This month is National Distracted Driving Awareness Month — and for the first time ever, the federal government is spearheading a big, national, month-long publicity campaign to boost public awareness about the dangers of distractions while driving. This year’s campaign is being wrapped around the catch-phrase “U Drive. U Text. U Pay,” and it will run simultaneously with law enforcement campaigns around the country against using a phone while driving.
Millions of dollars ($8.5 million) are being spent this month for this big media campaign which is being touted as supporting the “… the first-ever national distracted driving high-visibility enforcement (HVE) crackdown,” running from April 10 to April 15 this year.
As part of this year’s campaign, several videos are being released to promote greater awareness of the dangers of car crashes and traffic deaths from distractions while driving on U.S. roads. Some are finding these videos surprisingly violent — but the intent behind them isn’t to shock so much as it is to break through to teens and others who may not understand how serious it is to text or talk while driving a car. (One of these videos can be viewed below.)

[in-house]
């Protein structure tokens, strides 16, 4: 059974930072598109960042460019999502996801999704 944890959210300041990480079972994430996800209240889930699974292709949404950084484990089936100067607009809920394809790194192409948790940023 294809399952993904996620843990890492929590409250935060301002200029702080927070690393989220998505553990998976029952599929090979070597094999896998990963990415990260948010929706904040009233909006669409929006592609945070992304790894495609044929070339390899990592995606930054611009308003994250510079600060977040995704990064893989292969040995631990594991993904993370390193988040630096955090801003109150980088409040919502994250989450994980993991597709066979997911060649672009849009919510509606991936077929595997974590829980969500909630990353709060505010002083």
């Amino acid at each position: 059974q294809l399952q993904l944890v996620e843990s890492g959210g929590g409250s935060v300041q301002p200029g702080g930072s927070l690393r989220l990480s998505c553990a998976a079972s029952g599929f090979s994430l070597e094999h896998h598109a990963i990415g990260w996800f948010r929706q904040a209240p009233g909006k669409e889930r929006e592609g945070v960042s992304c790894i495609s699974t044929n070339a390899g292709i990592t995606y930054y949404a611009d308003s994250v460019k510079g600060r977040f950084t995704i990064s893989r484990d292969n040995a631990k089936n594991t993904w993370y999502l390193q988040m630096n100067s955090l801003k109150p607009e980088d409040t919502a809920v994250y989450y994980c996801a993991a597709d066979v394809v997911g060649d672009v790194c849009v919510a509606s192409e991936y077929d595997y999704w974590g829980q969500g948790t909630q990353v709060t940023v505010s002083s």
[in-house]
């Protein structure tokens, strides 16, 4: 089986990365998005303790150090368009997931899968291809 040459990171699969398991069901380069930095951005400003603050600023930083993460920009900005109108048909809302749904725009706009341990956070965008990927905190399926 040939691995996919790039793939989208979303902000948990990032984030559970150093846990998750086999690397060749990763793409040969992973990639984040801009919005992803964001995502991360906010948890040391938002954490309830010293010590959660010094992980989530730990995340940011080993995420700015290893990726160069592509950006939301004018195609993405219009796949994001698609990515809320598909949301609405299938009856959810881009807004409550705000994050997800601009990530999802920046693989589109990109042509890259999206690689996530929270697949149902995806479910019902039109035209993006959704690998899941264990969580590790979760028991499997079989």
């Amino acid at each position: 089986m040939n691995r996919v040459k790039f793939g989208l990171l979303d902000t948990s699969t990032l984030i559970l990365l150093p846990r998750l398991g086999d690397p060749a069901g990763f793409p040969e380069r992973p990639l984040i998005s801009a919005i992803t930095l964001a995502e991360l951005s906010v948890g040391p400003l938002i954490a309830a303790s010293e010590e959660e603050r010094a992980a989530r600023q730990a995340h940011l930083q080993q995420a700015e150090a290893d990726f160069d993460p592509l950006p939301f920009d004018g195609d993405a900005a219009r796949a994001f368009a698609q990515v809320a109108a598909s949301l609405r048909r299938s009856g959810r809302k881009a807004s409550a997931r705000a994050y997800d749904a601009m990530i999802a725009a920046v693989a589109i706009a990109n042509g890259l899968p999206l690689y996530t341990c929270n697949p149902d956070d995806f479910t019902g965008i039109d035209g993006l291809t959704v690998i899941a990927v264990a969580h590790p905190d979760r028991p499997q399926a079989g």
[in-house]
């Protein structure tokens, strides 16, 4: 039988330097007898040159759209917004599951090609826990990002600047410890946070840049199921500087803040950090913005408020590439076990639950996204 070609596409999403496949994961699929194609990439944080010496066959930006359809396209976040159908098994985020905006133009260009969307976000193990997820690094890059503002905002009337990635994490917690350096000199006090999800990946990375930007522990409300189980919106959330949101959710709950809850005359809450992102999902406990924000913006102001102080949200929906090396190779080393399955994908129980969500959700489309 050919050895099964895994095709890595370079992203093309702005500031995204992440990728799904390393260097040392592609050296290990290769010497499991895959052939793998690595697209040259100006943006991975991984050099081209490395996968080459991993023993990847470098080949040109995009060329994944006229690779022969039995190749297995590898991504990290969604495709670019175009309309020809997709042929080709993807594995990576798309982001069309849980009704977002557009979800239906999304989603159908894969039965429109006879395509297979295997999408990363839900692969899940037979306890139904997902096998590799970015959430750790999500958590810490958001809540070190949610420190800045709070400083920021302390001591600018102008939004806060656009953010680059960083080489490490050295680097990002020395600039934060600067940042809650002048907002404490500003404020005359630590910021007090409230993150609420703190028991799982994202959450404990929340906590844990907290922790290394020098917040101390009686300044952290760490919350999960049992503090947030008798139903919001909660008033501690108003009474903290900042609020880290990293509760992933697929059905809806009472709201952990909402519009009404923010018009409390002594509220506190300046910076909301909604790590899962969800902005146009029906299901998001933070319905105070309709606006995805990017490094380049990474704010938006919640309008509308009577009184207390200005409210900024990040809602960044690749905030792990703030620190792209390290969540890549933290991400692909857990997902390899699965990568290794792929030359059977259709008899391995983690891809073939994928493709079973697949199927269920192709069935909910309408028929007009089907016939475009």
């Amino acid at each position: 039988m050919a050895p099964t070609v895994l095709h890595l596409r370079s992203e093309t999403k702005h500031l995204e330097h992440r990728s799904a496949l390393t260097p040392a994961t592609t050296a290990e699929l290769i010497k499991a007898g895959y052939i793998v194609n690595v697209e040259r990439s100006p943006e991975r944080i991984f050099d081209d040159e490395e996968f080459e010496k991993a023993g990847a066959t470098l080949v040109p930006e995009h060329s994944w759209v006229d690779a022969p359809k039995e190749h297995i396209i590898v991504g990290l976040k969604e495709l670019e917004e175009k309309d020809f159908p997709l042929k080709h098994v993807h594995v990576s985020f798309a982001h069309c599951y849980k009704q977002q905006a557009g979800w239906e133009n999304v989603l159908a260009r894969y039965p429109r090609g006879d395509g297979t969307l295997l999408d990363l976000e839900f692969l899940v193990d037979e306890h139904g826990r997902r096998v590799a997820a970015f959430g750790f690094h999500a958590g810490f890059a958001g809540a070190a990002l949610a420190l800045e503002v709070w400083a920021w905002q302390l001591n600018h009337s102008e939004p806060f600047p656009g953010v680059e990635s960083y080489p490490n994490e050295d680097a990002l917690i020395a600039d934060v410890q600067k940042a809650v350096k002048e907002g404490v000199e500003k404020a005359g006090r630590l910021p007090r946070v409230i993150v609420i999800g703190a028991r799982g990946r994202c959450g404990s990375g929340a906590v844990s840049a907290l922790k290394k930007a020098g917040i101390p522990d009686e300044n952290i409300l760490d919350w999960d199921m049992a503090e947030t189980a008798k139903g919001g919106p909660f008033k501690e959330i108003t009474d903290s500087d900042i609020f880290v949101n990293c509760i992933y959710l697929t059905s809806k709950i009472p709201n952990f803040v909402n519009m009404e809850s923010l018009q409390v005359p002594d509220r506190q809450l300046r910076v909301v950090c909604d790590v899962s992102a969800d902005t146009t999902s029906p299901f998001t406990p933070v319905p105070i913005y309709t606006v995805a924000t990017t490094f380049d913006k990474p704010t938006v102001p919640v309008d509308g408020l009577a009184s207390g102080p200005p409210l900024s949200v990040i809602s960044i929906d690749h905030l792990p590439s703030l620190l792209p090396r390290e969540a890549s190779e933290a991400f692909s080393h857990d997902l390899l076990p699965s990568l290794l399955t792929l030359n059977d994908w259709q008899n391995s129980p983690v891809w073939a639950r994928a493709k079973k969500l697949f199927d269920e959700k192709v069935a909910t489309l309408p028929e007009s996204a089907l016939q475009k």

DISTRACTED DRIVING STATISTICS
- Ten percent of fatal crashes, 18 percent of injury crashes, and 16 percent of all motor vehicle traffic crashes in 2012 were reported as distraction-affected crashes.
- In 2012, there were 3,328 people killed and an estimated additional 421,000 injured in motor vehicle crashes involving distracted drivers.
- Ten percent of all drivers 15 to 19 years old involved in fatal crashes were reported as distracted at the time of the crashes. This age group has the largest proportion of drivers who were distracted.
- In 2012, there were 540 non-occupants killed in distraction-affected crashes.
To prevent distracted driving, motorists are urged by NHTSA to:
- Turn off electronic devices and put them out of reach before starting to drive.
- Be good role models for young drivers and set a good example. Talk with your teens about responsible driving.
- Speak up when you are a passenger and your driver uses an electronic device while driving. Offer to make the call for the driver, so his or her full attention stays on the driving task.
- Always wear your seat belt. Seat belts are the best defense against other unsafe drivers.
VIOLENT VIDEO FROM APRIL 2014 U DRIVE. U TEXT. U PAY. CAMPAIGN BY NHTSA